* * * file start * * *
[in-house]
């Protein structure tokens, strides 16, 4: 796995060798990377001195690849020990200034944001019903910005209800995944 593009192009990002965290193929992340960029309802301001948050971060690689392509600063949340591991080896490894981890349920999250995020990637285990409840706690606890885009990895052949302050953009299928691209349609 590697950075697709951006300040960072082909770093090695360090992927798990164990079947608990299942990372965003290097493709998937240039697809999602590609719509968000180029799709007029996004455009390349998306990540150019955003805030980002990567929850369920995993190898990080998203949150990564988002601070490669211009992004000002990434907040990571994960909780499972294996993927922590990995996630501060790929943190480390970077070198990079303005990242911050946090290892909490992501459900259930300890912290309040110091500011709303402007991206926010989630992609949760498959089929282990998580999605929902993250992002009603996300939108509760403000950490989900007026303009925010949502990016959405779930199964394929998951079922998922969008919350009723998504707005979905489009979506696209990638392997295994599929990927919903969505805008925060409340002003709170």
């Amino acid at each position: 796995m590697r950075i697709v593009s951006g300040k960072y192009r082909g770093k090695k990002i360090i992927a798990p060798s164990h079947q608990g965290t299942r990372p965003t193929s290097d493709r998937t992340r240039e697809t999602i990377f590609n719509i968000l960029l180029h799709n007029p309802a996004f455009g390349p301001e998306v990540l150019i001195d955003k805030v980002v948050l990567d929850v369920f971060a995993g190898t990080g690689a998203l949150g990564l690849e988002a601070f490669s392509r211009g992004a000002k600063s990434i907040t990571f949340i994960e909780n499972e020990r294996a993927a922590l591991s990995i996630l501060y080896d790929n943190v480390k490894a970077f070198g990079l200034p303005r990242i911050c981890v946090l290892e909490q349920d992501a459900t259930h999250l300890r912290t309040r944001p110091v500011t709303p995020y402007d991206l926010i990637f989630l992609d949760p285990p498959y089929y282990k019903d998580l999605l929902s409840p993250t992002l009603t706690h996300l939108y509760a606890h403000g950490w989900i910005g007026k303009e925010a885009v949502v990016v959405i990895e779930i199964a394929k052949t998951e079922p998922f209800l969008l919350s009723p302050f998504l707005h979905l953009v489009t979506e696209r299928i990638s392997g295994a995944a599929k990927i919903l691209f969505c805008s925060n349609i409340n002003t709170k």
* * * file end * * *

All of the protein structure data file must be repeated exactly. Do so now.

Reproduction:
[in-house]
């Protein structure tokens, strides 16, 4: 796995060798990377001195690849020990200034944001019903910005209800995944 593009192009990002965290193929992340960029309802301001948050971060690689392509600063949340591991080896490894981890349920999250995020990637285990409840706690606890885009990895052949302050953009299928691209349609 590697950075697709951006300040960072082909770093090695360090992927798990164990079947608990299942990372965003290097493709998937240039697809999602590609719509968000180029799709007029996004455009390349998306990540150019955003805030980002990567929850369920995993190898990080998203949150990564988002601070490669211009992004000002990434907040990571994960909780499972294996993927922590990995996630501060790929943190480390970077070198990079303005990242911050946090290892909490992501459900259930300890912290309040110091500011709303402007991206926010989630992609949760498959089929282990998580999605929902993250992002009603996300939108509760403000950490989900007026303009925010949502990016959405779930199964394929998951079922998922969008919350009723998504707005979905489009979506696209990638392997295994599929990927919903969505805008925060409340002003709170």
């Amino acid at each position: 796995m590697r950075i697709v593009s951006g300040k960072y192009r082909g770093k090695k990002i360090i992927a798990p060798s164990h079947q608990g965290t299942r990372p965003t193929s290097d493709r998937t992340r240039e697809t999602i990377f590609n719509i968000l960029l180029h799709n007029p309802a996004f455009g390349p301001e998306v990540l150019i001195d955003k805030v980002v948050l990567d929850v369920f971060a995993g190898t990080g690689a998203l949150g990564l690849e988002a601070f490669s392509r211009g992004a000002k600063s990434i907040t990571f949340i994960e909780n499972e020990r294996a993927a922590l591991s990995i996630l501060y080896d790929n943190v480390k490894a970077f070198g990079l200034p303005r990242i911050c981890v946090l290892e909490q349920d992501a459900t259930h999250l300890r912290t309040r944001p110091v500011t709303p995020y402007d991206l926010i990637f989630l992609d949760p285990p498959y089929y282990k019903d998580l999605l929902s409840p993250t992002l009603t706690h996300l939108y509760a606890h403000g950490w989900i910005g007026k303009e925010a885009v949502v990016v959405i990895e779930i199964a394929k052949t998951e079922p998922f209800l969008l919350s009723p302050f998504l707005h979905l953009v489009t979506e696209r299928i990638s392997g295994a995944a599929k990927i919903l691209f969505c805008s925060n349609i409340n002003t709170k």